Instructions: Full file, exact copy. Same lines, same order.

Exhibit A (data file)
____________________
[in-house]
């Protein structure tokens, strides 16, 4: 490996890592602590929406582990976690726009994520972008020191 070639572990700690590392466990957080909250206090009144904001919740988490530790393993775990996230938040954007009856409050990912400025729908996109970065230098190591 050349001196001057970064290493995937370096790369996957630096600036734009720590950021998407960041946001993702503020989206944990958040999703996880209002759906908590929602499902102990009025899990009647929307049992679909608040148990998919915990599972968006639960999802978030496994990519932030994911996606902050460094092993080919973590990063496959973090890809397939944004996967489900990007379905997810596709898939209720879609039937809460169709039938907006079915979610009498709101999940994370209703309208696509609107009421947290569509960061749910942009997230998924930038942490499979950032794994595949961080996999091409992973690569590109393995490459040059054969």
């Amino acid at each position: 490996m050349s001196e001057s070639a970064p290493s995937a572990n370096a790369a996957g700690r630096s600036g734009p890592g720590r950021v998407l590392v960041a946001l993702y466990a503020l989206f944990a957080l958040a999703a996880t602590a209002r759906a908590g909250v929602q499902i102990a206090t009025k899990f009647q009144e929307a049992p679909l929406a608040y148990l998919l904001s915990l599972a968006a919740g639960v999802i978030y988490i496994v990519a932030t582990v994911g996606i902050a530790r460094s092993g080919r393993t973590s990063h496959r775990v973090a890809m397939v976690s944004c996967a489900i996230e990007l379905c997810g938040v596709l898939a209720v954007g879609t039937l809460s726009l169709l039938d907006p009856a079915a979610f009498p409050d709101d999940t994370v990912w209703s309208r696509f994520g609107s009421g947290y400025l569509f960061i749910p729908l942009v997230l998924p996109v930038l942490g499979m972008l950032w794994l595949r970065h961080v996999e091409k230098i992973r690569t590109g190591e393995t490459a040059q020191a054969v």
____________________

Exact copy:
[in-house]
């Protein structure tokens, strides 16, 4: 490996890592602590929406582990976690726009994520972008020191 070639572990700690590392466990957080909250206090009144904001919740988490530790393993775990996230938040954007009856409050990912400025729908996109970065230098190591 050349001196001057970064290493995937370096790369996957630096600036734009720590950021998407960041946001993702503020989206944990958040999703996880209002759906908590929602499902102990009025899990009647929307049992679909608040148990998919915990599972968006639960999802978030496994990519932030994911996606902050460094092993080919973590990063496959973090890809397939944004996967489900990007379905997810596709898939209720879609039937809460169709039938907006079915979610009498709101999940994370209703309208696509609107009421947290569509960061749910942009997230998924930038942490499979950032794994595949961080996999091409992973690569590109393995490459040059054969």
């Amino acid at each position: 490996m050349s001196e001057s070639a970064p290493s995937a572990n370096a790369a996957g700690r630096s600036g734009p890592g720590r950021v998407l590392v960041a946001l993702y466990a503020l989206f944990a957080l958040a999703a996880t602590a209002r759906a908590g909250v929602q499902i102990a206090t009025k899990f009647q009144e929307a049992p679909l929406a608040y148990l998919l904001s915990l599972a968006a919740g639960v999802i978030y988490i496994v990519a932030t582990v994911g996606i902050a530790r460094s092993g080919r393993t973590s990063h496959r775990v973090a890809m397939v976690s944004c996967a489900i996230e990007l379905c997810g938040v596709l898939a209720v954007g879609t039937l809460s726009l169709l039938d907006p009856a079915a979610f009498p409050d709101d999940t994370v990912w209703s309208r696509f994520g609107s009421g947290y400025l569509f960061i749910p729908l942009v997230l998924p996109v930038l942490g499979m972008l950032w794994l595949r970065h961080v996999e091409k230098i992973r690569t590109g190591e393995t490459a040059q020191a054969v």